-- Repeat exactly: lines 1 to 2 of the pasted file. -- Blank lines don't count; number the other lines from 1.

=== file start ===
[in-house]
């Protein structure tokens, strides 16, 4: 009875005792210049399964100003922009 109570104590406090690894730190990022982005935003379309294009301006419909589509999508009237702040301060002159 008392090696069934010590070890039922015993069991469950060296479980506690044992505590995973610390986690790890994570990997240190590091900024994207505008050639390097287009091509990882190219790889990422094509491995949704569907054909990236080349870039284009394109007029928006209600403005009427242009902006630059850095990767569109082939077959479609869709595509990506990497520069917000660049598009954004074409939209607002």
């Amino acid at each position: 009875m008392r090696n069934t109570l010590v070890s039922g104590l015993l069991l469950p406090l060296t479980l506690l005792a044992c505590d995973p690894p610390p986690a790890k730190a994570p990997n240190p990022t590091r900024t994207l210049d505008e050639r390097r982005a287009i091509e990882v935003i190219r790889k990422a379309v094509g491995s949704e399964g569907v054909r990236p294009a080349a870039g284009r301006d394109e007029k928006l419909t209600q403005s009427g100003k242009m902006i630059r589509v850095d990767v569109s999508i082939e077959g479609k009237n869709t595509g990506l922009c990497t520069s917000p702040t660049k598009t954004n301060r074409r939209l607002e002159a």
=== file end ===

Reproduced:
[in-house]
């Protein structure tokens, strides 16, 4: 009875005792210049399964100003922009 109570104590406090690894730190990022982005935003379309294009301006419909589509999508009237702040301060002159 008392090696069934010590070890039922015993069991469950060296479980506690044992505590995973610390986690790890994570990997240190590091900024994207505008050639390097287009091509990882190219790889990422094509491995949704569907054909990236080349870039284009394109007029928006209600403005009427242009902006630059850095990767569109082939077959479609869709595509990506990497520069917000660049598009954004074409939209607002």